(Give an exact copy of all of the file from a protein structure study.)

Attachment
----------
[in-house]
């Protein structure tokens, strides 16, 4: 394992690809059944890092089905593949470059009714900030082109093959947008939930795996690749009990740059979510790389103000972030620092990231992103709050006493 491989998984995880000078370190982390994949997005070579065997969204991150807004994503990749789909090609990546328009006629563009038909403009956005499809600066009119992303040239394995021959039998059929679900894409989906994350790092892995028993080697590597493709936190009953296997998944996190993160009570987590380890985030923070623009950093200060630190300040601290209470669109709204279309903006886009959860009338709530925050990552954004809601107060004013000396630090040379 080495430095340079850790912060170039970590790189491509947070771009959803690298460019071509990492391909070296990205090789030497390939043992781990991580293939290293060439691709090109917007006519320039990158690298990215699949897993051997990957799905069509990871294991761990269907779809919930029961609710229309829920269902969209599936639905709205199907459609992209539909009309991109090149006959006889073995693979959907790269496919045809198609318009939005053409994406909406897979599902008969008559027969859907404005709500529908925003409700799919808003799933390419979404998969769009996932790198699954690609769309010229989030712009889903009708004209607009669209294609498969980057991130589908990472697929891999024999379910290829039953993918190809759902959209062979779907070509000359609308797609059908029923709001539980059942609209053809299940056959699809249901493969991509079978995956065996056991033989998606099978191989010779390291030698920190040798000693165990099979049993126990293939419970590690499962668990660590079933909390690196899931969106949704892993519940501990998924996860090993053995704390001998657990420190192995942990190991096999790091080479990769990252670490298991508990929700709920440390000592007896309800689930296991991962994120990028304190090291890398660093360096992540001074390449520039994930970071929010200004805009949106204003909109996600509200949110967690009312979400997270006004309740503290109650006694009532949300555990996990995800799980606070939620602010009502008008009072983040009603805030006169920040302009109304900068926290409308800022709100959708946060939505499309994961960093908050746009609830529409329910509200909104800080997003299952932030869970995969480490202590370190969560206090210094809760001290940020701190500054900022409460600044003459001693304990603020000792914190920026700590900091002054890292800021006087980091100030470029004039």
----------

[in-house]
């Protein structure tokens, strides 16, 4: 394992690809059944890092089905593949470059009714900030082109093959947008939930795996690749009990740059979510790389103000972030620092990231992103709050006493 491989998984995880000078370190982390994949997005070579065997969204991150807004994503990749789909090609990546328009006629563009038909403009956005499809600066009119992303040239394995021959039998059929679900894409989906994350790092892995028993080697590597493709936190009953296997998944996190993160009570987590380890985030923070623009950093200060630190300040601290209470669109709204279309903006886009959860009338709530925050990552954004809601107060004013000396630090040379 080495430095340079850790912060170039970590790189491509947070771009959803690298460019071509990492391909070296990205090789030497390939043992781990991580293939290293060439691709090109917007006519320039990158690298990215699949897993051997990957799905069509990871294991761990269907779809919930029961609710229309829920269902969209599936639905709205199907459609992209539909009309991109090149006959006889073995693979959907790269496919045809198609318009939005053409994406909406897979599902008969008559027969859907404005709500529908925003409700799919808003799933390419979404998969769009996932790198699954690609769309010229989030712009889903009708004209607009669209294609498969980057991130589908990472697929891999024999379910290829039953993918190809759902959209062979779907070509000359609308797609059908029923709001539980059942609209053809299940056959699809249901493969991509079978995956065996056991033989998606099978191989010779390291030698920190040798000693165990099979049993126990293939419970590690499962668990660590079933909390690196899931969106949704892993519940501990998924996860090993053995704390001998657990420190192995942990190991096999790091080479990769990252670490298991508990929700709920440390000592007896309800689930296991991962994120990028304190090291890398660093360096992540001074390449520039994930970071929010200004805009949106204003909109996600509200949110967690009312979400997270006004309740503290109650006694009532949300555990996990995800799980606070939620602010009502008008009072983040009603805030006169920040302009109304900068926290409308800022709100959708946060939505499309994961960093908050746009609830529409329910509200909104800080997003299952932030869970995969480490202590370190969560206090210094809760001290940020701190500054900022409460600044003459001693304990603020000792914190920026700590900091002054890292800021006087980091100030470029004039």